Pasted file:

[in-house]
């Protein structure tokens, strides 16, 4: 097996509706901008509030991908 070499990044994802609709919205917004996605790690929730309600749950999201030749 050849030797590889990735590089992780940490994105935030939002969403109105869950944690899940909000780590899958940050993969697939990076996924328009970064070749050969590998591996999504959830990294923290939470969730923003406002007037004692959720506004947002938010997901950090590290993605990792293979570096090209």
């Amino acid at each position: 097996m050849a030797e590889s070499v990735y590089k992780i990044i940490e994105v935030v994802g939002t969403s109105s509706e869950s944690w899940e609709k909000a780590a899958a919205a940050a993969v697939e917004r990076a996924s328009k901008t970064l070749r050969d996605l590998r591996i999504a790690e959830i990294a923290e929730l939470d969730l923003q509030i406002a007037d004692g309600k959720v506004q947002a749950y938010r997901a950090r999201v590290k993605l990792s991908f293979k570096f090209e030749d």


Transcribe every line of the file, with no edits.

[in-house]
């Protein structure tokens, strides 16, 4: 097996509706901008509030991908 070499990044994802609709919205917004996605790690929730309600749950999201030749 050849030797590889990735590089992780940490994105935030939002969403109105869950944690899940909000780590899958940050993969697939990076996924328009970064070749050969590998591996999504959830990294923290939470969730923003406002007037004692959720506004947002938010997901950090590290993605990792293979570096090209």
């Amino acid at each position: 097996m050849a030797e590889s070499v990735y590089k992780i990044i940490e994105v935030v994802g939002t969403s109105s509706e869950s944690w899940e609709k909000a780590a899958a919205a940050a993969v697939e917004r990076a996924s328009k901008t970064l070749r050969d996605l590998r591996i999504a790690e959830i990294a923290e929730l939470d969730l923003q509030i406002a007037d004692g309600k959720v506004q947002a749950y938010r997901a950090r999201v590290k993605l990792s991908f293979k570096f090209e030749d």